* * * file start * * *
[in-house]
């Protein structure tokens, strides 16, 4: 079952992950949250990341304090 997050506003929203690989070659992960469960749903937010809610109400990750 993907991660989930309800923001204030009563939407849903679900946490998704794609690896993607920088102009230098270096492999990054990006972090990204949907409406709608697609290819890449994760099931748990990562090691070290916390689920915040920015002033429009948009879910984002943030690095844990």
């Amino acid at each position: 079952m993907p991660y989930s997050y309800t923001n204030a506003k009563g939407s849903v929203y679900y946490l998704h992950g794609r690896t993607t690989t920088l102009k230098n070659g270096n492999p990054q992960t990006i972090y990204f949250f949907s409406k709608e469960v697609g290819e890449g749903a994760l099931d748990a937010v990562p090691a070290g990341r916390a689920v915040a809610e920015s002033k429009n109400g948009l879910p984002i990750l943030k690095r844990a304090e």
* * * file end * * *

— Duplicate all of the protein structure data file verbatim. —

[in-house]
């Protein structure tokens, strides 16, 4: 079952992950949250990341304090 997050506003929203690989070659992960469960749903937010809610109400990750 993907991660989930309800923001204030009563939407849903679900946490998704794609690896993607920088102009230098270096492999990054990006972090990204949907409406709608697609290819890449994760099931748990990562090691070290916390689920915040920015002033429009948009879910984002943030690095844990």
């Amino acid at each position: 079952m993907p991660y989930s997050y309800t923001n204030a506003k009563g939407s849903v929203y679900y946490l998704h992950g794609r690896t993607t690989t920088l102009k230098n070659g270096n492999p990054q992960t990006i972090y990204f949250f949907s409406k709608e469960v697609g290819e890449g749903a994760l099931d748990a937010v990562p090691a070290g990341r916390a689920v915040a809610e920015s002033k429009n109400g948009l879910p984002i990750l943030k690095r844990a304090e």